Currency wars reach S’pore


Singapore, one of the world’s most financially sophisticated economies, is making waves in the foreign exchange markets  by electing to let its currency get stronger.

By raising the band in which it will let the Singapore dollar trade, the island powerhouse is effectively coming in on the side of countries that are still more concerned about inflation — a shrinking group until now — than the prospect that an overly strong local currency will stymie local economic activity. Among the nations making forex headline, only India still has a nominally tightening bias toward its currency, and even its will to keep raising local interest rates has cooled over the last few months as inflation apparently tapers off.

Even Brazil, once the hotbed of global inflation fears, is taking unusual steps to stop new money from flooding into local markets and the inflating the value of its currency, the real. Because Singapore’s exchange rates are already linked to the U.S. dollar, the move may be read as more of a concession to market reality than a desire to simply have a stronger monetary unit.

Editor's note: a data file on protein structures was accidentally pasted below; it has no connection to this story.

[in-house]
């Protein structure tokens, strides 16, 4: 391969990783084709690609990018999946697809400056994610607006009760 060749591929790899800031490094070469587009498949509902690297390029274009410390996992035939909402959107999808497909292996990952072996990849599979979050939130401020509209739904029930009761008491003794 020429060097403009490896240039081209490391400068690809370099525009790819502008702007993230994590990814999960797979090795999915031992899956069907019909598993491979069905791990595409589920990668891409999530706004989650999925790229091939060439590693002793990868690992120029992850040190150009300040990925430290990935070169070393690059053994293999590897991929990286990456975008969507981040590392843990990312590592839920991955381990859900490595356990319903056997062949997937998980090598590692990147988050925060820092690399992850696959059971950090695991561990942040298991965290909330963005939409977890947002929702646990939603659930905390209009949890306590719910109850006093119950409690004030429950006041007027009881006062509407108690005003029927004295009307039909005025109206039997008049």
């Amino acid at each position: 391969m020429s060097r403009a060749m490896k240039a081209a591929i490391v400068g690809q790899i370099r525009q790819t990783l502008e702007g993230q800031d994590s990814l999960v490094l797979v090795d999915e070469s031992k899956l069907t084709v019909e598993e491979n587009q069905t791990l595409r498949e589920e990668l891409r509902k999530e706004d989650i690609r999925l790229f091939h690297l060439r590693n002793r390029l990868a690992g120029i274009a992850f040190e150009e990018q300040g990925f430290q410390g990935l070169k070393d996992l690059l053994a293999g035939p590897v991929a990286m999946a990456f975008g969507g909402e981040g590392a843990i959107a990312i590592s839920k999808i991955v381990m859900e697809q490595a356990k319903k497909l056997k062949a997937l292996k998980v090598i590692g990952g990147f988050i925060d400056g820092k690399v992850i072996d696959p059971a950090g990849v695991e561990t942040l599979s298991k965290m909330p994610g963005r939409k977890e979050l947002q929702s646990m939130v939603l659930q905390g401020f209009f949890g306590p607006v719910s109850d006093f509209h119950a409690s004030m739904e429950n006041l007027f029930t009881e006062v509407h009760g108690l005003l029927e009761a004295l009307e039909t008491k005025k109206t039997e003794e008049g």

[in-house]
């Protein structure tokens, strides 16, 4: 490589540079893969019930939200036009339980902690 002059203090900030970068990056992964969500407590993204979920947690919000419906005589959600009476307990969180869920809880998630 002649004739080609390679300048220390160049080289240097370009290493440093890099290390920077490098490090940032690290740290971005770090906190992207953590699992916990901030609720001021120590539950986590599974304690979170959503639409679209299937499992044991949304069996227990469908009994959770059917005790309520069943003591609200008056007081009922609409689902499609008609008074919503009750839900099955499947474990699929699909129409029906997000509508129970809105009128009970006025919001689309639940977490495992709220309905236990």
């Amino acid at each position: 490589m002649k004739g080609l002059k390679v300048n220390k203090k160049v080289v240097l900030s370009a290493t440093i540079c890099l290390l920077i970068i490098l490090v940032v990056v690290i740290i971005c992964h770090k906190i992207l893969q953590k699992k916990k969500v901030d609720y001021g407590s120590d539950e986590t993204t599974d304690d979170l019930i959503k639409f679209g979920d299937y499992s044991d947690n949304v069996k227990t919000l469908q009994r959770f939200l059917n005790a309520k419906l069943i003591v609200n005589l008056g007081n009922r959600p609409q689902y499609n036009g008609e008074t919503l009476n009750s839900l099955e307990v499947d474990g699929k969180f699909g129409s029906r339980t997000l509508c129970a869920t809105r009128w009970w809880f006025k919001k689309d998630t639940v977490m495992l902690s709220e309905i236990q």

One of the main factors in emerging market currencies’ recent rally is the increased odds that the Federal Reserve will announce a massive new stimulus program soon, temporarily “printing” trillions of new dollars to do so. All those dollars boost supply of U.S. currency, effectively reducing each greenback’s buying power. Since Singapore’s economy would remain unaffected either way, relaxing its trading band only acknowledges that fact.

As things get ugly in the forex markets, retail investors without currency accounts have a real choice here. If you believe that the Fed is moving in and global monetary authorities are powerless to fight it, you can actively bet on a declining dollar via dollar-short ETF-based instruments like UDN or just about any of the ETFs that are theoretically long on foreign currency — the Brazil currency ETF EWZ, for example. Either way, the results should be similar.